If your site is taking more than a few seconds to load, you’re losing customers. But why is it slow? Here are the reasons behind your slow loading web pages.
Have you noticed your website running slower than usual? If so, you’ll want to resolve this issue before your conversion rates take a hit.
These days, people expect their websites to load as soon as possible. If you have slow-loading web pages, your user experience (UX) will suffer. This, in turn, leads to higher bounce and page abandonment rates.
Even fractions of a second can make a big difference in your site’s performance. This is why site speed is now a key Google ranking factor. Without maintaining decent speeds, your site’s SERP position is more likely to go down.
Want to look into the main reasons your website is slow? Here are 7 of the most common problems and what you can do about them.
All websites load from the ground up. When someone clicks on your site, they’re basically turning the key in the car’s engine.
The first thing that happens is that their browser will send a ping to your server. This happens because the browser needs the right data to load up your site. If your server’s performance isn’t up to par, their request takes longer to process.
In most cases, server performance will be down to your web host. If you’re on a shared hosting plan, you’re sharing resources with other sites. The best way to solve this issue is to invest in dedicated server hosting.
Large Media Files
In the days of dial-up internet, large images could take up to a minute to load. Our speeds are much higher now, but the same principle still applies.
Unfortunately, most media files such as videos and images tend to be on the large side. With images, the simplest solution is to compress them. You can use a free online tool such as TinyJPG or one of the many WordPress plugins.
Compressing videos is trickier and more time-consuming. In these situations, your best bet is to host the video on YouTube or a similar platform. From there, you can easily embed those videos on any page you want.
Too Much Traffic
It’s no secret that experiencing a lot of traffic will cause your site to slow down. Even the best web servers can only serve a set amount of people at once.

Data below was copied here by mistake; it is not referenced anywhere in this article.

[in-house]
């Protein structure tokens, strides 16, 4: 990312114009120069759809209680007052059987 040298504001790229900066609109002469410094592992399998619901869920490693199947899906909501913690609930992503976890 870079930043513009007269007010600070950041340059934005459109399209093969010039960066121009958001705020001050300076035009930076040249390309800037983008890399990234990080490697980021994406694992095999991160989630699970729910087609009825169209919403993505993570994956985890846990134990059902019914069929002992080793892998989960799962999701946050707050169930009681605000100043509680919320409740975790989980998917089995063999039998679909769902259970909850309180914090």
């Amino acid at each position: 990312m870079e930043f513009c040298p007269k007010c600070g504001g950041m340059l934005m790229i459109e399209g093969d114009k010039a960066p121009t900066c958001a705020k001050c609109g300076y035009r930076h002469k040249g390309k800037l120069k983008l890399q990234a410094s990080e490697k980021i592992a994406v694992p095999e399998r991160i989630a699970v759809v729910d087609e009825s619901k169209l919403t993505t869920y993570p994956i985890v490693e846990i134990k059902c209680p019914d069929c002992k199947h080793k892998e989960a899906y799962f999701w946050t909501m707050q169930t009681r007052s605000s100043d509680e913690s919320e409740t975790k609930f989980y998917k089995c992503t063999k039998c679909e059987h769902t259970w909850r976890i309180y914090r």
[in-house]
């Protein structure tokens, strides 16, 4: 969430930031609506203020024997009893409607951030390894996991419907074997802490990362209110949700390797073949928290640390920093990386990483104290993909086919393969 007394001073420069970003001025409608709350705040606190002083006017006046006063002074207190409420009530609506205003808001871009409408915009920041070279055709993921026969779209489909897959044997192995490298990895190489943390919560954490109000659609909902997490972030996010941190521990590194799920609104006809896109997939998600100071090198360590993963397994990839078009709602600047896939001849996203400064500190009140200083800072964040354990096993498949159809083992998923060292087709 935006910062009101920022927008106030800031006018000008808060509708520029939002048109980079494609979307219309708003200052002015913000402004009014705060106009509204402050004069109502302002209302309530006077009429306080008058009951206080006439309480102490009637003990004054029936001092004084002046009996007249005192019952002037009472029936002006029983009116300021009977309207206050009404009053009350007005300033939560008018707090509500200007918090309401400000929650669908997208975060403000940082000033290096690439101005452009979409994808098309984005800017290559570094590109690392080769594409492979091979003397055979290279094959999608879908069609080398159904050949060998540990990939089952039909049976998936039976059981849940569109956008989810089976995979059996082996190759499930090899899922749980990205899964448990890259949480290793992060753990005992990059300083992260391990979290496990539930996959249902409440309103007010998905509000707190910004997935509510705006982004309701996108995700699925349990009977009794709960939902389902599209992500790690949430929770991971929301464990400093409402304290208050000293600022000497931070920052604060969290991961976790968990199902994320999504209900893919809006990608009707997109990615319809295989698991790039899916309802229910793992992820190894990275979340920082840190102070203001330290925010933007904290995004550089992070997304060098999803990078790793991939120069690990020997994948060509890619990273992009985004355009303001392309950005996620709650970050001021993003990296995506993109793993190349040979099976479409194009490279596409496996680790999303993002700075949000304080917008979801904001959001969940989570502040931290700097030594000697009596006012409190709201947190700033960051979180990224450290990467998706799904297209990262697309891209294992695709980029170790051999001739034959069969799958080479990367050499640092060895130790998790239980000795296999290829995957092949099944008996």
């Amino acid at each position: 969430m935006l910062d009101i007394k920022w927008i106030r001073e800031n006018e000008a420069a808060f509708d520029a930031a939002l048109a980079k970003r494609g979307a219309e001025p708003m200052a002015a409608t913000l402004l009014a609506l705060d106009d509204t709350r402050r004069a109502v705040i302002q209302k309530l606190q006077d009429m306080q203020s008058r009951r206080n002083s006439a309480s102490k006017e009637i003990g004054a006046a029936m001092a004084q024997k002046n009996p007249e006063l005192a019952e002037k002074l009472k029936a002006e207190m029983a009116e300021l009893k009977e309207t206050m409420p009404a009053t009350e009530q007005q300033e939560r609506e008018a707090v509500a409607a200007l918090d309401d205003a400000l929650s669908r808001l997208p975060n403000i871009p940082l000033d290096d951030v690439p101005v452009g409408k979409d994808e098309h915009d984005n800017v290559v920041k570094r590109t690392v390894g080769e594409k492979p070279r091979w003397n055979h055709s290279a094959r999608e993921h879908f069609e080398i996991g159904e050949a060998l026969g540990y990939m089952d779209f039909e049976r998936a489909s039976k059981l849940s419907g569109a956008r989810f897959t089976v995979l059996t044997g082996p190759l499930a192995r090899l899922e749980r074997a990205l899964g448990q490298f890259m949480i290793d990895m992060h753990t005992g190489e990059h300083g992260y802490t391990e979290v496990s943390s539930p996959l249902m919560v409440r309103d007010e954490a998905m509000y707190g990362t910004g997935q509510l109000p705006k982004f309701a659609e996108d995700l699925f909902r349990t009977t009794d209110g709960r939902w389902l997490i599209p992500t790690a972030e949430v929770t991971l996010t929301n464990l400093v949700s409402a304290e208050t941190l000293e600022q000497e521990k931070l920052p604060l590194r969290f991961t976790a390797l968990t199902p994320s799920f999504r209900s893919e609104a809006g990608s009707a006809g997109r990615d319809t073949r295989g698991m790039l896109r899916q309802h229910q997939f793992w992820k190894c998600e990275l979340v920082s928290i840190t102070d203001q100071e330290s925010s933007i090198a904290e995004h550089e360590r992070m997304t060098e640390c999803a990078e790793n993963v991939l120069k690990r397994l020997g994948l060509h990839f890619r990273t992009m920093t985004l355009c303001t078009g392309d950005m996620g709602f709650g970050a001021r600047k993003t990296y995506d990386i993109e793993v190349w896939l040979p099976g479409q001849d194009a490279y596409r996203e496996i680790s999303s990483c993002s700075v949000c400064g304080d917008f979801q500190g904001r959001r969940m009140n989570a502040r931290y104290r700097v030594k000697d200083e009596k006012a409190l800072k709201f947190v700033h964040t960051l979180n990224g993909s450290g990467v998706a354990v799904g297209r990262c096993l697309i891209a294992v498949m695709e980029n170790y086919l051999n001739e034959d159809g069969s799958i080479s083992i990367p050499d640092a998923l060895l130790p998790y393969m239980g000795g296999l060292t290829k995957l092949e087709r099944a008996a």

Think of this as queuing in a shop. The more people come in, the slower they are served. To remedy this situation, the shop may call in extra staff from the back to help. However, this will cause the backend stuff to slow down as well.
A slow-loading website is a lot like that busy shop. Sometimes, your server will need more help to manage the extra traffic, slowing the site down. If this starts happening often, it’s probably time to upgrade to a new server.
Lack of CDN
A content delivery network (CDN) allows you to store copies of your site on it. This helps users located far from your server to load pages faster.
If you’re running a WordPress site, you have plenty of good CDN choices. These days, Cloudflare is likely the most popular all-around option. For images and videos, Jetpack CDN is just as good, especially if you opt for the premium package.
Too Many Plugins
Most WordPress sites have a bunch of plugins behind the scenes. Each one of them makes its own file request and has a CSS file that needs to load.
If you have too many plugins, you’re likely to experience performance slowdowns. Sometimes, all it takes to get to that point is a few bulky plugins. To reduce the chance of this happening, consider getting rid of any plugins you’re not using.
Some plugins can also interfere with your site’s caching. To find out whether this is the case, install the Proxy Cache Purge plugin. Then, go to Proxy Cache > Check Caching and remove any plugins that are causing the problem.
To get your CSS into shape, you can use inline CSS instead of the external version. Again, though, inline CSS only works with certain parts of code. If you have several small external CSS files, it’s better to combine them into one or two files.
The best option is to use “media types” to specify when your site should load certain CSS files. Depending on the specifics of your code, this can have a major impact on your site’s loading speed.
More on Slow Loading Web Pages
As you can see, there are plenty of reasons for a website running slow. With some luck, the above tips should help you pinpoint the issue and solve it.
Keep in mind that some performance issues won’t be your site’s fault. For example, slow site speeds are often a result of network congestion or bandwidth throttling. Both of these problems go back to a user’s Internet Service Provider (ISP).
Want to know more about how to deal with slow-loading web pages? Looking for the most effective way to improve your site’s rankings? Check out more of our SEO-related content!